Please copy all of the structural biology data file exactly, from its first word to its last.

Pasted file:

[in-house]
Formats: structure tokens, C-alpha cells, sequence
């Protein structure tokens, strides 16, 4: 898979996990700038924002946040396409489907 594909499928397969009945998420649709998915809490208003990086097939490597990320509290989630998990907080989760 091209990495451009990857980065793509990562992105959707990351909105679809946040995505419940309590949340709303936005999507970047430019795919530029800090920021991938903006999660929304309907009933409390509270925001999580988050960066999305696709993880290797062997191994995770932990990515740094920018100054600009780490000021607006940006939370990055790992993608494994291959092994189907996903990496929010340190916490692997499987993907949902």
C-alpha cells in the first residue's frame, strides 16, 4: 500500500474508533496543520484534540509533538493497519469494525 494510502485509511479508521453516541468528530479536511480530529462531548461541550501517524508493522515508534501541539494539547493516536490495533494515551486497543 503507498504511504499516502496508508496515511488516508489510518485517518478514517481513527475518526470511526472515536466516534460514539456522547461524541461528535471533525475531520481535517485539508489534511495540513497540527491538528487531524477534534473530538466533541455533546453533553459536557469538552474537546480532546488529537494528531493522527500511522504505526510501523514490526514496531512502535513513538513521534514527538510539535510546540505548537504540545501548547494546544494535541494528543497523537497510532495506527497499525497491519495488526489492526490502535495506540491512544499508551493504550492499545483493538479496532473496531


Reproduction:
[in-house]
Formats: structure tokens, C-alpha cells, sequence
């Protein structure tokens, strides 16, 4: 898979996990700038924002946040396409489907 594909499928397969009945998420649709998915809490208003990086097939490597990320509290989630998990907080989760 091209990495451009990857980065793509990562992105959707990351909105679809946040995505419940309590949340709303936005999507970047430019795919530029800090920021991938903006999660929304309907009933409390509270925001999580988050960066999305696709993880290797062997191994995770932990990515740094920018100054600009780490000021607006940006939370990055790992993608494994291959092994189907996903990496929010340190916490692997499987993907949902």
C-alpha cells in the first residue's frame, strides 16, 4: 500500500474508533496543520484534540509533538493497519469494525 494510502485509511479508521453516541468528530479536511480530529462531548461541550501517524508493522515508534501541539494539547493516536490495533494515551486497543 503507498504511504499516502496508508496515511488516508489510518485517518478514517481513527475518526470511526472515536466516534460514539456522547461524541461528535471533525475531520481535517485539508489534511495540513497540527491538528487531524477534534473530538466533541455533546453533553459536557469538552474537546480532546488529537494528531493522527500511522504505526510501523514490526514496531512502535513513538513521534514527538510539535510546540505548537504540545501548547494546544494535541494528543497523537497510532495506527497499525497491519495488526489492526490502535495506540491512544499508551493504550492499545483493538479496532473496531